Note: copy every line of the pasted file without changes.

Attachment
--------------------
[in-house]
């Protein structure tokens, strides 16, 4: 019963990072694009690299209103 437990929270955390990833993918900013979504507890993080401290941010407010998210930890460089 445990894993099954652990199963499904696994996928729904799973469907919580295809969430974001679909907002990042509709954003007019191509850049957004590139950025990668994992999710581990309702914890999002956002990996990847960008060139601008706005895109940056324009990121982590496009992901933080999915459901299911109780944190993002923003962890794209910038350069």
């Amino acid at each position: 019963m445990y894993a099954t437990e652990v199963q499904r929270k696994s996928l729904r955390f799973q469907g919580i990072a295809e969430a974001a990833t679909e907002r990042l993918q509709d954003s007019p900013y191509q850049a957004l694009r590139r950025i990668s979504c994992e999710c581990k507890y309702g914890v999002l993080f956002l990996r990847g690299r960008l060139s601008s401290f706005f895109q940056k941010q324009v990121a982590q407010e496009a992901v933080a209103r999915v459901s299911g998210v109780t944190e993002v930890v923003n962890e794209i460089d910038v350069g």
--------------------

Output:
[in-house]
């Protein structure tokens, strides 16, 4: 019963990072694009690299209103 437990929270955390990833993918900013979504507890993080401290941010407010998210930890460089 445990894993099954652990199963499904696994996928729904799973469907919580295809969430974001679909907002990042509709954003007019191509850049957004590139950025990668994992999710581990309702914890999002956002990996990847960008060139601008706005895109940056324009990121982590496009992901933080999915459901299911109780944190993002923003962890794209910038350069």
């Amino acid at each position: 019963m445990y894993a099954t437990e652990v199963q499904r929270k696994s996928l729904r955390f799973q469907g919580i990072a295809e969430a974001a990833t679909e907002r990042l993918q509709d954003s007019p900013y191509q850049a957004l694009r590139r950025i990668s979504c994992e999710c581990k507890y309702g914890v999002l993080f956002l990996r990847g690299r960008l060139s601008s401290f706005f895109q940056k941010q324009v990121a982590q407010e496009a992901v933080a209103r999915v459901s299911g998210v109780t944190e993002v930890v923003n962890e794209i460089d910038v350069g």